IN OUR job of interviewing Hollywood stars, one of the biggest challenges is tr anscribing the interviews and making some celebrities sound coherent. In addition to wading through so many "You know" and "I think" remarks, our tas k is made harder by the stars' predilection for using jargon that is unintellig ible or has not yet made it to the masses' consciousness. (There are some stars though who are a dream to transcribe. They speak complete , coherent sentences.) So it was with great pleasure that we read Patricia T. OâConner's essay on the new use of the word "like" in the July 15, 2007 issue of the New York Times' Su nday magazine. Those who read our column (thank you) have probably noticed that more and more stars are using "like" as in, "I was like, 'Come on, I donât hav e that big of an ego.'" We used to grapple with this dilemmaÂ -- should we replaceÂ the words "was like " with âsaid"? But not anymore. As Patricia wrote in her wonderful essay:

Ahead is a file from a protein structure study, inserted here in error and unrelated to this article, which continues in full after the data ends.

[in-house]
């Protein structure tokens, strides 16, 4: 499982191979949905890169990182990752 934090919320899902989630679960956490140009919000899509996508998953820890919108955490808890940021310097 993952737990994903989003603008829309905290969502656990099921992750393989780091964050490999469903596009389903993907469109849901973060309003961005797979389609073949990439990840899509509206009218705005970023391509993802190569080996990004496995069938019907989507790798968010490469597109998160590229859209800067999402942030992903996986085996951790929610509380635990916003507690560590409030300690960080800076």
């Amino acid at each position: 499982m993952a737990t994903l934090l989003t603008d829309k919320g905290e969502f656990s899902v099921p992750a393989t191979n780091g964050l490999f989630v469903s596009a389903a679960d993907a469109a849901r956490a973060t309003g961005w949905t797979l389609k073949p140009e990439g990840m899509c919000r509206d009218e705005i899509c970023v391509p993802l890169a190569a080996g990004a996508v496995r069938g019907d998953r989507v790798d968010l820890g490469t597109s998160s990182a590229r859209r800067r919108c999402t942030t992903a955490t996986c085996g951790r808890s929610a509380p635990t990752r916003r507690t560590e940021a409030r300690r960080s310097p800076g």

â¦Like definitely has legs. In just a generation or so it has sprea d throughout much of the English-speaking world. O.K., the new like is hot and itâs useful, but is it legit? Aren't some rules o f grammar or usage being broken here? Linguists and lexicographers say no. It's natural, they say, for words to take on new roles. In this case, a "content word" (one that means something) has bec ome a "function word" (one that has a grammatical function but little actual me aning). Academics call the process "grammaticalization." It's one of the ways l anguage changes. So is the new like proper English? Well, the latest editions of The American He ritage Dictionary of the English Language and Merriam-Webster's Collegiate Dict ionary now include it as a usage heard in informal speech. That's not a ringing endorsement, but it's not a condemnation either.I e-mailed this essay to my two teenage daughters. I wrote, "I just have to sha re this piece with you. When I first read it, I was like, I have to share this with Nikki and Ella." By the way, one of our pleasures whenever we are in New York on a weekend is wa king up and reading the Sunday edition of the Times. Unwashed and our hair look ing like porcupine quills, we stagger from the hotel bed and dare show ourselve s to the world as we open the door and pick up our thick, promising copy of the Times.